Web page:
John L. Smith LVRJ $15 Million Bankruptcy

I came to be introduced to Las Vegas Review Journal columnist John L. Smith by way of being the subject of factually incorrect opinion pieces written by him. John L. Smith works as an “opinionist” (otherwise known at newspapers as a columnist). Suffice it to say that I was stupefied by the characterizations and assumptions Smith made about me in a number of columns written about me and about information I had in my possession related to criminal activity that I was presenting at trial. And apparently he felt protected enough about writing as an “opinionist” that I guess he thought he could write pretty much anything he damn well pleased and get away with it.

I’m not going to let that happen.

John L. Smith is described by the LVRJ as the Review-Journal’s “most widely read columnist.” Well, one thing I know that newsroom employees at newspapers across the country learn and come to understand quickly is that, “you don’t piss off people who buy ink by the barrel and paper by the ton.” John L. Smith may have those kinds of assets at his disposal, but I have this small piece of Internet real estate that I can use to tell my side of the story. To level the playing field. It’s all I’ve got, and I’m going to use it.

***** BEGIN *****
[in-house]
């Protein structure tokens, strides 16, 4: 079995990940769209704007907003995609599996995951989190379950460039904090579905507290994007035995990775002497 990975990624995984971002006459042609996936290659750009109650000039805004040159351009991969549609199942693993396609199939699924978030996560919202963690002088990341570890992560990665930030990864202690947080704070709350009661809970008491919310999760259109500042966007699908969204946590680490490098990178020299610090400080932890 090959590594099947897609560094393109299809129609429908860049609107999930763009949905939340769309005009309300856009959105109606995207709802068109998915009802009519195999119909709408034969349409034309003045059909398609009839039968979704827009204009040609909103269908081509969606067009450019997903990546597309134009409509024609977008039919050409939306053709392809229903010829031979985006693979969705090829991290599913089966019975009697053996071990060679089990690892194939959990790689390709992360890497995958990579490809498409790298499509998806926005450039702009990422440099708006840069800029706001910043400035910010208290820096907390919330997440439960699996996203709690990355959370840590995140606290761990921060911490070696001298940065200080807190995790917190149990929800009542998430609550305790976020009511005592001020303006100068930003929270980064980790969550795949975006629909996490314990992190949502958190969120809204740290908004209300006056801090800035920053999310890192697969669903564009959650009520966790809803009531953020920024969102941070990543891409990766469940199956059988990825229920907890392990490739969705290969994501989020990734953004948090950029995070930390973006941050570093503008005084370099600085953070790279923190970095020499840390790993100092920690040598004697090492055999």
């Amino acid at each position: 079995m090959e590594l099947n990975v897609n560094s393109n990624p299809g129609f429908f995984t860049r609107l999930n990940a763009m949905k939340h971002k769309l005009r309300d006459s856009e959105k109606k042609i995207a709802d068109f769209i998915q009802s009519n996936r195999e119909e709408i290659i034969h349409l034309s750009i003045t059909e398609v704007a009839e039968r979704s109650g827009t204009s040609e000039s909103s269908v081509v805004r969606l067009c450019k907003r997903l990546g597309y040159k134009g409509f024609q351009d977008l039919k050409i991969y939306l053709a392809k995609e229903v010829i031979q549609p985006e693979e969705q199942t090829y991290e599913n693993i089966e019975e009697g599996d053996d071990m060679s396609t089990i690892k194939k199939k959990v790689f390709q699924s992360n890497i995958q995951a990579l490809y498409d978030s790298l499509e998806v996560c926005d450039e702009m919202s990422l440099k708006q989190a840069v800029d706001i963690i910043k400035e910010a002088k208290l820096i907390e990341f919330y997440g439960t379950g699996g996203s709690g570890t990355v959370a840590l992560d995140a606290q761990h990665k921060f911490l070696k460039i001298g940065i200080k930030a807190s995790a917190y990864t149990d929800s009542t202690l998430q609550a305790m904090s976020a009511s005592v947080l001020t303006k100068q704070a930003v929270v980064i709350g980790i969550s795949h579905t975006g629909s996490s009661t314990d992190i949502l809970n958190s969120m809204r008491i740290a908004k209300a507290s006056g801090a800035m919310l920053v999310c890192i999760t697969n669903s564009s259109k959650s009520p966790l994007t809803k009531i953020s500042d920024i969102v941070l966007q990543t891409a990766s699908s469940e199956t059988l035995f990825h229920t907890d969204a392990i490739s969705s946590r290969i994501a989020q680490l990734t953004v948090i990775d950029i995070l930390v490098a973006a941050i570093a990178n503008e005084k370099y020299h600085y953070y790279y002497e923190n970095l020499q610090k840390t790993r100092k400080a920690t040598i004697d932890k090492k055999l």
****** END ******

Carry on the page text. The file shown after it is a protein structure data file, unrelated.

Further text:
What most people who read that “most widely read columnist” don’t know is that he was sued for libel by billionaire Sheldon Adelson for $15 million over factually incorrect information that he wrote and which was subsequently printed in a published book. To protect himself from that lawsuit and to avoid the additional hundreds of thousands of dollars of debt he had racked up, John L. Smith filed for bankruptcy.

A journalist’s stock in trade is credibility and the credibility of the information that he provides. To say that John L. Smith’s credibility is suspect is an understatement. One thing I wouldn’t do is piss off a billionaire with errors in fact written about him that are egregious enough to warrant that billionaire to file a libel suit to the tune of $15 million. Sheldon Adelson doesn’t need to do something like that because he thinks he can make some more money. He files that kind of a libel suit against someone because that person, in this case, John L. Smith, has gotten things so wrong that on principal, a man like Adelson needs to get people to pay attention to the level of incorrect information that was published.

Watch these pages closely. More to come.